State projections released in June indicate the state's share of the expanded program will total $79 million next year, when it will be responsible for 5 percent of the cost, and increase to $200 million in 2020, when the state's share will reach 10 percent.
Arkansas has provided the expanded coverage primarily by using Medicaid funds to buy private coverage for enrollees under the so-called private option.
A law passed this year to make changes to the private option and rename it Arkansas Works directs spending reductions resulting from the revamped program to go toward "future obligations under Arkansas Works."
Asked whether the money once allocated for ARHealthNetworks should go toward paying for the state's share of the expanded Medicaid program is "a fair question," Hutchinson said, but he noted that the allocation of the tobacco settlement funds is set out in a law passed by voters through an initiated act in 2000.
Amending that law requires a two-thirds vote of the Legislature.
"The question remains: What do you do with this money that's consistent with the tobacco settlement, and what's going to garner a two-thirds vote of the Legislature?" Hutchinson said.
Under Arkansas Code 19-12-108, 34.2 percent of the state's annual payment from the settlement goes to programs that expand Medicaid coverage to more adults.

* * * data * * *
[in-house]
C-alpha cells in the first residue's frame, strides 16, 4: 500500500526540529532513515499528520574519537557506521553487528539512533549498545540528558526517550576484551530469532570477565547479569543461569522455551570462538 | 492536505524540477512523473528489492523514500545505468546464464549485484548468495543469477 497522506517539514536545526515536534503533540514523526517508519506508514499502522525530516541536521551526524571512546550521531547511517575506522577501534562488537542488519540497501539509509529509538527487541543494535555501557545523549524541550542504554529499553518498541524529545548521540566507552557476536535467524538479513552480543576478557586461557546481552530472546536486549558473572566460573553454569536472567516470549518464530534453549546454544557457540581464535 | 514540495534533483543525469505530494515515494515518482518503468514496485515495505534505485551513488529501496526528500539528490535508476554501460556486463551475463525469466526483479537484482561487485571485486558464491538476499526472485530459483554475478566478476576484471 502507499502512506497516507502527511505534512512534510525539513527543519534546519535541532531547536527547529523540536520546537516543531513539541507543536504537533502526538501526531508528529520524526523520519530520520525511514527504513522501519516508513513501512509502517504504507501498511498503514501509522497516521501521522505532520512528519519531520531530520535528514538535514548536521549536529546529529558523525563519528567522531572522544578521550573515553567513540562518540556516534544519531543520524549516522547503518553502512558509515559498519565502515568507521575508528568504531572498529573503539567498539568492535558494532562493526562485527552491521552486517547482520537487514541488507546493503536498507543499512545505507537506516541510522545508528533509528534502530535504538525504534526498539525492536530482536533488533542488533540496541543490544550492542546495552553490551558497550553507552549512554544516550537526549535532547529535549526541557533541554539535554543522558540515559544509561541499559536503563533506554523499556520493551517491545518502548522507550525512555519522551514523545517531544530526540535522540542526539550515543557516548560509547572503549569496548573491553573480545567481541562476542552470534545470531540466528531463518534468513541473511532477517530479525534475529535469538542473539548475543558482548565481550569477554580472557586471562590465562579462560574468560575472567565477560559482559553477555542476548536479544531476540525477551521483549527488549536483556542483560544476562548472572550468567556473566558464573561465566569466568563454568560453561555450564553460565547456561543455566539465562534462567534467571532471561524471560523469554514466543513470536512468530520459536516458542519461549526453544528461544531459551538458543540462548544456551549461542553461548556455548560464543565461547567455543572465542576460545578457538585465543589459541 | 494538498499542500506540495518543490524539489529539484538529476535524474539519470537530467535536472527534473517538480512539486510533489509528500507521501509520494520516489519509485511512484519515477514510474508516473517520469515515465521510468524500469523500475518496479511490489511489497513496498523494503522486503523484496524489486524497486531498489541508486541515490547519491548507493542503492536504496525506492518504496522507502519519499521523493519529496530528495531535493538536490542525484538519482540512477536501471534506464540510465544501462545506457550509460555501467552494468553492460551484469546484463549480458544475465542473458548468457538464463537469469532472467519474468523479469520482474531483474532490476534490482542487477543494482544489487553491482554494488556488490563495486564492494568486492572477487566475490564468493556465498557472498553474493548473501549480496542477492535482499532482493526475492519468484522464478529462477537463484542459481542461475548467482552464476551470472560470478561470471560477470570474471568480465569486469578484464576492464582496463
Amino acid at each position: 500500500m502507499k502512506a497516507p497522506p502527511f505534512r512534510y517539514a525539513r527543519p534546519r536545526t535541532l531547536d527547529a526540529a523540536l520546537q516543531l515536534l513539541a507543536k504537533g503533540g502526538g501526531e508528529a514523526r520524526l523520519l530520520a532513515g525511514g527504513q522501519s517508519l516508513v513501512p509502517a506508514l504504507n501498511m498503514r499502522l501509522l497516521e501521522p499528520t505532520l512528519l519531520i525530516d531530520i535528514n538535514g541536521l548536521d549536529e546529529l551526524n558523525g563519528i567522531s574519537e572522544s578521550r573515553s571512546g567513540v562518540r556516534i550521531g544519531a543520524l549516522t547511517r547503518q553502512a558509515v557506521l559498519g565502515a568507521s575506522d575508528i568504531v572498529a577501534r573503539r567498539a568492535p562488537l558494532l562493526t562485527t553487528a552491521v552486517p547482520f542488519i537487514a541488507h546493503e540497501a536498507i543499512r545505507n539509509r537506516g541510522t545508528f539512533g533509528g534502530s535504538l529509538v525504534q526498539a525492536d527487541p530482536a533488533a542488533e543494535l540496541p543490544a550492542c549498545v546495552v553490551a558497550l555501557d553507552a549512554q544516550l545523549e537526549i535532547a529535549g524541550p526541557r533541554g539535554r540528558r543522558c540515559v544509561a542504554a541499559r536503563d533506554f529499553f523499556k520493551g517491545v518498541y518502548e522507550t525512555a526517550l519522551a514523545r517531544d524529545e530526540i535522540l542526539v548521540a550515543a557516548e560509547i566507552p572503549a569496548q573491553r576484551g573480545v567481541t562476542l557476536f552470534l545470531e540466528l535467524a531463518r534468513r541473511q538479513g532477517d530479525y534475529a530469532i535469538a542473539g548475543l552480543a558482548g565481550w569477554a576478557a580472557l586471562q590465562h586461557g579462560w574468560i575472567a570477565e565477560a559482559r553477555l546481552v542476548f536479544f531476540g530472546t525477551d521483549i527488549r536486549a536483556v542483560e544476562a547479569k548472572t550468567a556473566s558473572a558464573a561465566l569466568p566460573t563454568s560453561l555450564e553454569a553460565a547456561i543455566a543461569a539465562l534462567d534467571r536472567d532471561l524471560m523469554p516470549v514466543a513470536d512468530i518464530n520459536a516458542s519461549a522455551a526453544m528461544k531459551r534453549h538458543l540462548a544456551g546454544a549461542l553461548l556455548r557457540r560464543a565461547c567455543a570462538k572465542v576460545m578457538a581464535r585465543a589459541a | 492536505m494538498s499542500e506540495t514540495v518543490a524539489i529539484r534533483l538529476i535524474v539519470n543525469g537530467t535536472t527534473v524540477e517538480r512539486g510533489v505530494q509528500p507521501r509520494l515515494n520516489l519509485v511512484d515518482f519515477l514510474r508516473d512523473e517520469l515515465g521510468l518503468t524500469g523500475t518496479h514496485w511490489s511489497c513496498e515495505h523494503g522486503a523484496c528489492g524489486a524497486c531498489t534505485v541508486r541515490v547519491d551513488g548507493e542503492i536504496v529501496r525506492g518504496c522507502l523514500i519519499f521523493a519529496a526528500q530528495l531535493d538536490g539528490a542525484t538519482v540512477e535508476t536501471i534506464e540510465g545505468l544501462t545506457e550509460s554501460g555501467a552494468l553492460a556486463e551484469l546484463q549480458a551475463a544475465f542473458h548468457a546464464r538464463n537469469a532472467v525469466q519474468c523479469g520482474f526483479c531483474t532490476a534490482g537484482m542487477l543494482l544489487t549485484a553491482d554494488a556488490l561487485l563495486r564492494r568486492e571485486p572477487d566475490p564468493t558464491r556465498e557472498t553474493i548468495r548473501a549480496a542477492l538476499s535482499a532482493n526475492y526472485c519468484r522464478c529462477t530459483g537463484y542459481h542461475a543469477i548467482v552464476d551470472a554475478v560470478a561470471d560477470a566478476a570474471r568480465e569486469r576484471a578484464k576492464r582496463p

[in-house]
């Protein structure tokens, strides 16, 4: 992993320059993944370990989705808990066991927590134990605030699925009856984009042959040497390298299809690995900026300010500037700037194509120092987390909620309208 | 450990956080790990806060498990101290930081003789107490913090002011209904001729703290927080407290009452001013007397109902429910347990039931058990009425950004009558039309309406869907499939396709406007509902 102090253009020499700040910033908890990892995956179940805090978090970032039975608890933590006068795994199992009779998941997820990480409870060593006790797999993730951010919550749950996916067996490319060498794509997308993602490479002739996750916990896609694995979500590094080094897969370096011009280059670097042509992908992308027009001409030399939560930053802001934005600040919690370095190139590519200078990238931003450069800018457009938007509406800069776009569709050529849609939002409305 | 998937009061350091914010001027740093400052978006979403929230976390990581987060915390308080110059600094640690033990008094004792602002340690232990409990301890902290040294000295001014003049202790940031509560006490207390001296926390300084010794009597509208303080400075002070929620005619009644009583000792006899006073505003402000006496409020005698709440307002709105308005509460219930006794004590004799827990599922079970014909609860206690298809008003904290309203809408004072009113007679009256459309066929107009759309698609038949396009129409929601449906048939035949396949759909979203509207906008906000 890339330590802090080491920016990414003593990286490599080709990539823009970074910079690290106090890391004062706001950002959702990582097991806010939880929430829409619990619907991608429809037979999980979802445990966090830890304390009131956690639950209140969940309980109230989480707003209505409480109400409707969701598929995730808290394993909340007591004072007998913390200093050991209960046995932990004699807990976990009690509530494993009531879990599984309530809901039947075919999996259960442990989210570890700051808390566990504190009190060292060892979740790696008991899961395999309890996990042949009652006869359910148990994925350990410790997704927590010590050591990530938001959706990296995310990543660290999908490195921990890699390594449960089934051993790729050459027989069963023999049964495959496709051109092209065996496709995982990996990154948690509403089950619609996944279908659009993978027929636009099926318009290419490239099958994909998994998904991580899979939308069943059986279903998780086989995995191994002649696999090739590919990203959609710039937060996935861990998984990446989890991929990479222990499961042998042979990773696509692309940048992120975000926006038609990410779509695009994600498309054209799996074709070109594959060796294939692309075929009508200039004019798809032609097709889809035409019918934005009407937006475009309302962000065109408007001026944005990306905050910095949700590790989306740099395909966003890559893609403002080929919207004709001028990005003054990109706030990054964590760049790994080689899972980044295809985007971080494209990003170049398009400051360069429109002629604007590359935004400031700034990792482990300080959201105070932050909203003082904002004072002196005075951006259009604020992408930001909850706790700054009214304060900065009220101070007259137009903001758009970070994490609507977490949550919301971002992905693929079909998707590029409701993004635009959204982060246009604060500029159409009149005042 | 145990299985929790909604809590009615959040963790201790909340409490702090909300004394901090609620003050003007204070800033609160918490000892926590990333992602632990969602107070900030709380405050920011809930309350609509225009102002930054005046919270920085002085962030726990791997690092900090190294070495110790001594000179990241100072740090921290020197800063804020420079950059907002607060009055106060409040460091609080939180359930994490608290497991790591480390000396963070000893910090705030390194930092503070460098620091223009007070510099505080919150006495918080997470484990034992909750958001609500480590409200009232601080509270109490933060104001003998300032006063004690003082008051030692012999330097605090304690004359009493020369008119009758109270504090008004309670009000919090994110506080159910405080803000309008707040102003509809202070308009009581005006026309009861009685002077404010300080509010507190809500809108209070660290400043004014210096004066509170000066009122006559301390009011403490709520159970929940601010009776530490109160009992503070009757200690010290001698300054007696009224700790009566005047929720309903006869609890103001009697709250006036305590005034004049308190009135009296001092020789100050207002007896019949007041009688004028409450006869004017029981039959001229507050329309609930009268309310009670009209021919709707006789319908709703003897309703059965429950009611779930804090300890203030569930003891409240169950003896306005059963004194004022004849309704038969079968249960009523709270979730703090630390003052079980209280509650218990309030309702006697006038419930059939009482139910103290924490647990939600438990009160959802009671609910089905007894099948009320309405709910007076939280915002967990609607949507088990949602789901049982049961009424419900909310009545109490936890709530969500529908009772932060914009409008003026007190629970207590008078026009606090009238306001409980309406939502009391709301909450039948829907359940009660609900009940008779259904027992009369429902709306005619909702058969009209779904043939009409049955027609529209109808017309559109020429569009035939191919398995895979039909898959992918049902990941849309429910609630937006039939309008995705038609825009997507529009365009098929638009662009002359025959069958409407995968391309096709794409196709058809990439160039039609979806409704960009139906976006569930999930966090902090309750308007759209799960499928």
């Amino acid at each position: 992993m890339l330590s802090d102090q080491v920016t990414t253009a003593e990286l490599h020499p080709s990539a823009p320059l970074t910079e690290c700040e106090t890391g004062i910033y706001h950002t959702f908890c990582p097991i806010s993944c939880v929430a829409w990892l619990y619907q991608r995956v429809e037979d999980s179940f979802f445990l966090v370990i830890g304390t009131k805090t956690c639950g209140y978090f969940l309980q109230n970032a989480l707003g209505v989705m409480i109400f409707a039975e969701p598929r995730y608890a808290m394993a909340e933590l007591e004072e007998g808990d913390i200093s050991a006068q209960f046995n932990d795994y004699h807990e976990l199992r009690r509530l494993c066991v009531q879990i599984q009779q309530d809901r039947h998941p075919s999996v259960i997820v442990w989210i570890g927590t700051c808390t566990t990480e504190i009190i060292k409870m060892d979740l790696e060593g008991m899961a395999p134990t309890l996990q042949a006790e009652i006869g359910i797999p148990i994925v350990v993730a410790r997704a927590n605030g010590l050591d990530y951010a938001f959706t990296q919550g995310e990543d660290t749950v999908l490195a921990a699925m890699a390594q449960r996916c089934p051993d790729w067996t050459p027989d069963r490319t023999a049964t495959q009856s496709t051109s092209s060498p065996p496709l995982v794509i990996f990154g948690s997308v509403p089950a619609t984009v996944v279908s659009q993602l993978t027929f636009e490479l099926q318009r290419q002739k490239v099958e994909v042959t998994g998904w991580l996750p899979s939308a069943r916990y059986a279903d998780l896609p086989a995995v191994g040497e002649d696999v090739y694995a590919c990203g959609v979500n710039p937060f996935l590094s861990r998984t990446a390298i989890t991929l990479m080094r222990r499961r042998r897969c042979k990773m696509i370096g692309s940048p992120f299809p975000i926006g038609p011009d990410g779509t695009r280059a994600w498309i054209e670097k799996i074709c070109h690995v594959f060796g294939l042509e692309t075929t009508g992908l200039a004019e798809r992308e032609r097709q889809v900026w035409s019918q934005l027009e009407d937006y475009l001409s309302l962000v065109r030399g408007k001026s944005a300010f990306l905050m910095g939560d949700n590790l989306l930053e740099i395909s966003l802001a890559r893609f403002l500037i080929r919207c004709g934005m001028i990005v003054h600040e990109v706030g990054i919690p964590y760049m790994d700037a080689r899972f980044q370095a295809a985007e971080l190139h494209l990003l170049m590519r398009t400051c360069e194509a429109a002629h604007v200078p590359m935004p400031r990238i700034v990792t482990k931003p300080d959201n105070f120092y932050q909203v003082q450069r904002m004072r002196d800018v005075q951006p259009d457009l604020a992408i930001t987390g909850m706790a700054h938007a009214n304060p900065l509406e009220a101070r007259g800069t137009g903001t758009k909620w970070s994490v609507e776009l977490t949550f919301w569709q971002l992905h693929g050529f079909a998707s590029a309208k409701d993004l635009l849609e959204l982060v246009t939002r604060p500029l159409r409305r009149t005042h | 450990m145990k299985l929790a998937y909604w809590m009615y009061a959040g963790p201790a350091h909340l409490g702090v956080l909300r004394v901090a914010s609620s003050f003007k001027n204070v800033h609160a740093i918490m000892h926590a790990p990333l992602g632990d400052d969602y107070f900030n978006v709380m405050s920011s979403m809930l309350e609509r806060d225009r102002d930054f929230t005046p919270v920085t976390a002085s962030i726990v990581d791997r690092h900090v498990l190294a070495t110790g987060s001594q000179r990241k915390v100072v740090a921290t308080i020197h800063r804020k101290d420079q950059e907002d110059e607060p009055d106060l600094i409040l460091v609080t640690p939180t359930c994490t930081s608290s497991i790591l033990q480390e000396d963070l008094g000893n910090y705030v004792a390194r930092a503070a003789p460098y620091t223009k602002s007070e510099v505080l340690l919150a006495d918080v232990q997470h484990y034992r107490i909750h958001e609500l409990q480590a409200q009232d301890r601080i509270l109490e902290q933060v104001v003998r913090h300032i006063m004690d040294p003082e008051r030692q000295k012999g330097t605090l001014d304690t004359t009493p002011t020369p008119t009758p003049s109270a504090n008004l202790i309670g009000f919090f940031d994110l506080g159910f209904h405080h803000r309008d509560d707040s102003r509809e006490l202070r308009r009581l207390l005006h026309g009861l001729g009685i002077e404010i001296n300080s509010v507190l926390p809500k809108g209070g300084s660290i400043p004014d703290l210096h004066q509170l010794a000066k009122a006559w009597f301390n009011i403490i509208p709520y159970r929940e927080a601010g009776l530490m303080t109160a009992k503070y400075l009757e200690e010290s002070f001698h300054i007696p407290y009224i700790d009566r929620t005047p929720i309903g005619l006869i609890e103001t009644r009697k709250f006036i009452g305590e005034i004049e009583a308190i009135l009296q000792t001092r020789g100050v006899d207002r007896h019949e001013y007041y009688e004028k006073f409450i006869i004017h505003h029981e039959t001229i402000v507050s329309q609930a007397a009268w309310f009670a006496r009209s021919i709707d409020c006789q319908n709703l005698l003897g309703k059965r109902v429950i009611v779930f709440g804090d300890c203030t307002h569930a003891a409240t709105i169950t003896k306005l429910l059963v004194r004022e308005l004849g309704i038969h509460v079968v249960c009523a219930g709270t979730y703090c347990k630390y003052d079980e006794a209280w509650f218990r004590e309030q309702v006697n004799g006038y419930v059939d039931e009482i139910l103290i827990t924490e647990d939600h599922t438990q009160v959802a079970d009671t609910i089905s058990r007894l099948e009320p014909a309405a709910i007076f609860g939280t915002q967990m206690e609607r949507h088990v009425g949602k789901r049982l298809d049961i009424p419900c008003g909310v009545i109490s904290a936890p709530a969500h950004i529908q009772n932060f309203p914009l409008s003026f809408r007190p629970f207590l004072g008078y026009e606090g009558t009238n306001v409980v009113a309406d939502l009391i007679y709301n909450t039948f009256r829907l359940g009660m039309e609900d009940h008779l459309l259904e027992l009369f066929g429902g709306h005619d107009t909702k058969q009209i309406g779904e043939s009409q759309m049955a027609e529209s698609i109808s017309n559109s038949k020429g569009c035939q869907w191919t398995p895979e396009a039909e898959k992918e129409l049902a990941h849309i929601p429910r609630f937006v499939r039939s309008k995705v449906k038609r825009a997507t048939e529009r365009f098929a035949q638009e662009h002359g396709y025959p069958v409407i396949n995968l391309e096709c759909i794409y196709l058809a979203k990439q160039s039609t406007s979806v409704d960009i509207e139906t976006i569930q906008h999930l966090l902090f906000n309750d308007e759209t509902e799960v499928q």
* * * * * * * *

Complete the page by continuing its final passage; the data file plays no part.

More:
A law passed in 2002 also allows the money to be used to "supplement current general revenues" for the entire Medicaid program "as approved by the Governor and the Chief Fiscal Officer of the State for the Arkansas Medicaid Program."
Hutchinson spokesman J.R. Davis said the governor wants the Legislature to amend the law to ensure services for the developmentally disabled have a "dedicated funding" source.
Cindy Alberding, director of Independent Case Management, a nonprofit organization that serves the developmentally disabled, called the proposal "fantastic."
"I think it's a real testament to the people of Arkansas that this is an area they're going to try to take on," she said.
Hutchinson has also proposed hiring managed-care companies to provide benefits to disabled and mentally ill Medicaid recipients and using the savings the companies generate to cut in half the waiting list for services for the developmentally disabled within three years.
The managed-care proposal drew opposition from some legislators and health care providers, however, and Hutchinson agreed to take it off the agenda for a special session that was held in April.
Hutchinson said Tuesday that his latest proposal separates the effort to reduce the waiting list from the debate over managed care.
"That debate will continue on a separate track," he said.
He said he remains opposed to using enhanced Medicaid funding from a part of the Affordable Care Act known as the Community First Choice Option to reduce the waiting list.
Under that program, the federal government would provide 76 percent of the funding for home- and community-based services for the developmentally disabled, but Arkansas would be required to eliminate the waiting list.
"I'm wary of it because of the risk associated with it, and so I've directed DHS not to pursue that program," Hutchinson said. "I think there's a much more reliable, cost-effective means of addressing the waiting list."
A Section on 09/14/2016
Print Headline: Governor: Tap tobacco dollars for disabled